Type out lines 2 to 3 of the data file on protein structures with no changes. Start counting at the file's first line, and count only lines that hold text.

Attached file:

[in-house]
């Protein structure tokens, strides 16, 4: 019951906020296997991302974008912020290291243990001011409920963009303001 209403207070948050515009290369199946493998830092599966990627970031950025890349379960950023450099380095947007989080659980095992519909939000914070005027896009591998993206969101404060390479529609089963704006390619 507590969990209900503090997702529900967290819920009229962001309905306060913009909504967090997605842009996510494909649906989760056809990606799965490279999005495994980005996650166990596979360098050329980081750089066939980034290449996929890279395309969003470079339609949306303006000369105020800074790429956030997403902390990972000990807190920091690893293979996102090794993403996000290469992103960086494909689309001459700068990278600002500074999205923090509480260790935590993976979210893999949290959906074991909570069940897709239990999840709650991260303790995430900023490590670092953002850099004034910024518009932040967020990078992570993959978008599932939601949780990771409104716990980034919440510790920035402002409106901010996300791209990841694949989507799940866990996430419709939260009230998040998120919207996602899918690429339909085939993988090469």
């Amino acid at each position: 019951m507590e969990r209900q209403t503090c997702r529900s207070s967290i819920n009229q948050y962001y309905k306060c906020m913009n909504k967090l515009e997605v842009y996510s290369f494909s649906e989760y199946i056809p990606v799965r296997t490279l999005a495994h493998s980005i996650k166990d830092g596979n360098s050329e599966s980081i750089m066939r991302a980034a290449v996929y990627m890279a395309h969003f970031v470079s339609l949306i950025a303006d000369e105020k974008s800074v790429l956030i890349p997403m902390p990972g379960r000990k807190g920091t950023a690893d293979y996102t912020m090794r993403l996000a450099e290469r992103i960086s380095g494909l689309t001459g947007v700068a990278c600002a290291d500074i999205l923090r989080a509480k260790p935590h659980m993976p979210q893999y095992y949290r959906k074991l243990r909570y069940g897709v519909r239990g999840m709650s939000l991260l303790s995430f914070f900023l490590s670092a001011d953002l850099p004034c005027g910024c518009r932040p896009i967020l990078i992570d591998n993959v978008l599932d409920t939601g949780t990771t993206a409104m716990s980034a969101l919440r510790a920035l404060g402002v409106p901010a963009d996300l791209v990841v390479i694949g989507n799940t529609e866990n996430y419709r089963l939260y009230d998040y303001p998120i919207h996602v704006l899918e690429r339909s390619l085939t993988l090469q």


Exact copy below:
């Protein structure tokens, strides 16, 4: 019951906020296997991302974008912020290291243990001011409920963009303001 209403207070948050515009290369199946493998830092599966990627970031950025890349379960950023450099380095947007989080659980095992519909939000914070005027896009591998993206969101404060390479529609089963704006390619 507590969990209900503090997702529900967290819920009229962001309905306060913009909504967090997605842009996510494909649906989760056809990606799965490279999005495994980005996650166990596979360098050329980081750089066939980034290449996929890279395309969003470079339609949306303006000369105020800074790429956030997403902390990972000990807190920091690893293979996102090794993403996000290469992103960086494909689309001459700068990278600002500074999205923090509480260790935590993976979210893999949290959906074991909570069940897709239990999840709650991260303790995430900023490590670092953002850099004034910024518009932040967020990078992570993959978008599932939601949780990771409104716990980034919440510790920035402002409106901010996300791209990841694949989507799940866990996430419709939260009230998040998120919207996602899918690429339909085939993988090469």
């Amino acid at each position: 019951m507590e969990r209900q209403t503090c997702r529900s207070s967290i819920n009229q948050y962001y309905k306060c906020m913009n909504k967090l515009e997605v842009y996510s290369f494909s649906e989760y199946i056809p990606v799965r296997t490279l999005a495994h493998s980005i996650k166990d830092g596979n360098s050329e599966s980081i750089m066939r991302a980034a290449v996929y990627m890279a395309h969003f970031v470079s339609l949306i950025a303006d000369e105020k974008s800074v790429l956030i890349p997403m902390p990972g379960r000990k807190g920091t950023a690893d293979y996102t912020m090794r993403l996000a450099e290469r992103i960086s380095g494909l689309t001459g947007v700068a990278c600002a290291d500074i999205l923090r989080a509480k260790p935590h659980m993976p979210q893999y095992y949290r959906k074991l243990r909570y069940g897709v519909r239990g999840m709650s939000l991260l303790s995430f914070f900023l490590s670092a001011d953002l850099p004034c005027g910024c518009r932040p896009i967020l990078i992570d591998n993959v978008l599932d409920t939601g949780t990771t993206a409104m716990s980034a969101l919440r510790a920035l404060g402002v409106p901010a963009d996300l791209v990841v390479i694949g989507n799940t529609e866990n996430y419709r089963l939260y009230d998040y303001p998120i919207h996602v704006l899918e690429r339909s390619l085939t993988l090469q």